“Just relax. Hands at your sides. Deep breaths. Follow my lead and stay by my side.”
Nodding, Jeremy let his hands drop. He waited until Andrew opened the carriage door before climbing out. The sight in front of him was formal and imposing, and Jeremy wanted nothing more than to climb back into the carriage. The ground floor exterior was a white stone, while the upper levels were brick. The showpiece of the building, though, was the large, domed window in the centre, trimmed by white, scalloped stone.
Andrew clapped Jeremy on the shoulder and steered them toward the door. It felt rather like he was being marched to the gallows. As they passed through the columned entrance, Jeremy balled his fists at his sides.
“You have to relax, Jeremy,” Andrew murmured. “No one is going to come and escort you out. You are here as my guest, and therefore you belong here. Unclench your fists. Drop your shoulders. Remember, every man you meet here is a potential patron. Treat them as such. Be respectful, but be yourself.”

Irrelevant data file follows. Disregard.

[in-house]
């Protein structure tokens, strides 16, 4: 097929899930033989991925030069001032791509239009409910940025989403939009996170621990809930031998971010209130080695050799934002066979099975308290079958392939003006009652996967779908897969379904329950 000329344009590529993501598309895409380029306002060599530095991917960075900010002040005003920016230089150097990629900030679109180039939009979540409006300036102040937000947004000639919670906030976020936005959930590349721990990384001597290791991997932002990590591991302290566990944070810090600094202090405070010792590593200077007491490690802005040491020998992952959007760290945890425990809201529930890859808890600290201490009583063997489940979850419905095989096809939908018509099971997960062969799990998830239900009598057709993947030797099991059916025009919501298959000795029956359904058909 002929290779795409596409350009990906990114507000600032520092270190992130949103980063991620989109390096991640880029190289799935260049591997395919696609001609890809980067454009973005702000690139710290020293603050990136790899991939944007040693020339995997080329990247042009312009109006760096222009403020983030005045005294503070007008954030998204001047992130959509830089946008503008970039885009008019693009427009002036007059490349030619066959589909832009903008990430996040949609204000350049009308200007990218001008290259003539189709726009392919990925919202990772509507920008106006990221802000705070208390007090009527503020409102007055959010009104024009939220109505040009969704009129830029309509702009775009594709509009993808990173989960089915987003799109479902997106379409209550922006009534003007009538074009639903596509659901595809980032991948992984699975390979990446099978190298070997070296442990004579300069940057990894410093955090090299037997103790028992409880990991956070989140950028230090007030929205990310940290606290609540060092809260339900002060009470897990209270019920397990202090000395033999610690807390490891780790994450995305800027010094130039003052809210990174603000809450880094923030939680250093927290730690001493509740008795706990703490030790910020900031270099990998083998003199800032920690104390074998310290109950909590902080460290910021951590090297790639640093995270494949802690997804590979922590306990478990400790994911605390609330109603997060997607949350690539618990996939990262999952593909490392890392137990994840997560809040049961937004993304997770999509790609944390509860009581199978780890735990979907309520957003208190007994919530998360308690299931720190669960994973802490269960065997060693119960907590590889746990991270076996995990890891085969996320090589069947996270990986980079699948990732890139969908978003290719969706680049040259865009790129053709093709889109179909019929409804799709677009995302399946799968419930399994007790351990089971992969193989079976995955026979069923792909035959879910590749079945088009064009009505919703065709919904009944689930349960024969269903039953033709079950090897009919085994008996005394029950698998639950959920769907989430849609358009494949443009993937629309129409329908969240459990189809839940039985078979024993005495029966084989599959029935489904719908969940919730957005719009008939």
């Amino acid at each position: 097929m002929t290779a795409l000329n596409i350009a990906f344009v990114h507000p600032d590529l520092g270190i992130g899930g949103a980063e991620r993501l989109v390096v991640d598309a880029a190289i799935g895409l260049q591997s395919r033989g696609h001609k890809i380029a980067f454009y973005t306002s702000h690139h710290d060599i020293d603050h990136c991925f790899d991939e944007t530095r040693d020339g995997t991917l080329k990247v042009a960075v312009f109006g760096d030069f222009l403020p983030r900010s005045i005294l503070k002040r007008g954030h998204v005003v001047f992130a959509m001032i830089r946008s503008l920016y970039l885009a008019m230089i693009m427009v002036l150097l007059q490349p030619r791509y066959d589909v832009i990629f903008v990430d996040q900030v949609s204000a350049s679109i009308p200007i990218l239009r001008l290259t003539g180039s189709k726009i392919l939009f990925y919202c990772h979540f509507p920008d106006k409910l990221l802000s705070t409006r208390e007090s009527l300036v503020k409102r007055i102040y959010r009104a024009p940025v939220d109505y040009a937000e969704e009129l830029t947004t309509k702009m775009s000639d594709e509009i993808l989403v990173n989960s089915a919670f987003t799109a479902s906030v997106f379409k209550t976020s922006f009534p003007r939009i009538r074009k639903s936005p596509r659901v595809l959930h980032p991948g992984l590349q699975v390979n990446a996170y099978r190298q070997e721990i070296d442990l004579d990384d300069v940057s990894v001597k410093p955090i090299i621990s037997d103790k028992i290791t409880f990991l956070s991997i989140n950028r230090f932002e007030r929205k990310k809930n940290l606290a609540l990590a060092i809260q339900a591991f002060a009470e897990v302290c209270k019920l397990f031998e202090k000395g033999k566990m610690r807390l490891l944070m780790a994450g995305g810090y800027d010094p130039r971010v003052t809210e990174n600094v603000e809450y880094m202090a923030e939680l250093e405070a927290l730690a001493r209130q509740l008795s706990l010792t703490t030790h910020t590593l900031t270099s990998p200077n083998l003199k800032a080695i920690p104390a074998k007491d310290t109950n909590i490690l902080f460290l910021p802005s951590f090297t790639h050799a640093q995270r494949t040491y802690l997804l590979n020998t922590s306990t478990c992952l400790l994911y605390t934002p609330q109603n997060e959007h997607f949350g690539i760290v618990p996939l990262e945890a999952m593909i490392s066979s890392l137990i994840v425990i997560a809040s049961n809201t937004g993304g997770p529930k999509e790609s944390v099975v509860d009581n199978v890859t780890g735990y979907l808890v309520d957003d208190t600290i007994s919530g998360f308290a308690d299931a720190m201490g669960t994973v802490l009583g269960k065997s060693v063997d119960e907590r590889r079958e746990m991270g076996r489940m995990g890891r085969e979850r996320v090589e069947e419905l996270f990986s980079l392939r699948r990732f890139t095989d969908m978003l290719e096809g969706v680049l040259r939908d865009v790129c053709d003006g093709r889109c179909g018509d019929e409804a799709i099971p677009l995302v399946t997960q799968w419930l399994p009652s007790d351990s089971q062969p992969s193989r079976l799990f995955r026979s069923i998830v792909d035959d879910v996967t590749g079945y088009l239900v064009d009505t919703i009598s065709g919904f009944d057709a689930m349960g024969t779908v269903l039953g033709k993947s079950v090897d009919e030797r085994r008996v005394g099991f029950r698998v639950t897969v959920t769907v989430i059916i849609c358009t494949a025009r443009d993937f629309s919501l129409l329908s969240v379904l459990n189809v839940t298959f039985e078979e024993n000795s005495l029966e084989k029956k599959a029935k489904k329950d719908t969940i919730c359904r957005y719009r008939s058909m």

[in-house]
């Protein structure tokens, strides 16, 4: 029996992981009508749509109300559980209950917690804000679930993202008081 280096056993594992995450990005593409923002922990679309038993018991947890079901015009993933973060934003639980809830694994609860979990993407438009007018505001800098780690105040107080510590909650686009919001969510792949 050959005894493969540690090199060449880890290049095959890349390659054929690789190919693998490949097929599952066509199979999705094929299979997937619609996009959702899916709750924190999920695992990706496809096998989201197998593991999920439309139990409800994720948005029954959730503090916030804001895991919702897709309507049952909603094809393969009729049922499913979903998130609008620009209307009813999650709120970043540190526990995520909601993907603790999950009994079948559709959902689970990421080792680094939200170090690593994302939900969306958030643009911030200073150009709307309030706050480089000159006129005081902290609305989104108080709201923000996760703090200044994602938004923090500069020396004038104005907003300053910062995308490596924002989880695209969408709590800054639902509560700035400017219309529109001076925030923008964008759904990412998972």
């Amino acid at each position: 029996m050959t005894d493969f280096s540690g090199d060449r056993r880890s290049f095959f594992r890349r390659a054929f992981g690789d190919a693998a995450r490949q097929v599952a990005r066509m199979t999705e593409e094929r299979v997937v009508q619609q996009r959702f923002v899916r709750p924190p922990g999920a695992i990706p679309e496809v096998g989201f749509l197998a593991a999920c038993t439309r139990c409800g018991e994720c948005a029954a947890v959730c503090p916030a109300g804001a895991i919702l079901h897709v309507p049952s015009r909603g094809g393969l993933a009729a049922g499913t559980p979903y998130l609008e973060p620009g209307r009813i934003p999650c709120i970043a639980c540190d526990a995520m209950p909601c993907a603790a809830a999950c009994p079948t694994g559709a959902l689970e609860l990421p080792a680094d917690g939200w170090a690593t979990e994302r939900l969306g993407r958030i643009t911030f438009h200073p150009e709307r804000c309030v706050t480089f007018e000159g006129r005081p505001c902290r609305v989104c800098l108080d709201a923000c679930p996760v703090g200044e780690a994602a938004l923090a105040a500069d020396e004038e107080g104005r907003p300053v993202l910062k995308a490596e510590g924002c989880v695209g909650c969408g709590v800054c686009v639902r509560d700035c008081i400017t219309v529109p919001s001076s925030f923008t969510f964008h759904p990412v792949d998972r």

Jeremy nodded, forcing his shoulders down. “All right. Where to first, Cardwell?”
“Let’s start by finding friends.”
After a giving Jeremy a quick tour of the ground floor, Andrew led him up the steps, toward the salon. A number of men had already started to gather at the card tables, and Jeremy stayed as close to Andrew as he possibly could. A large man with a bulbous nose and beady eyes broke away from the rest and started toward the both of them, favouring his left leg.
“Thomas Stanhope,” Andrew whispered. “A member of the Commons and not someone you want to work with.”
“Cardwell!” The man’s voice was thin and raspy, and his gaze darted between Andrew and Jeremy. “Back just in time for the Season, I see. Is your uncle with you?”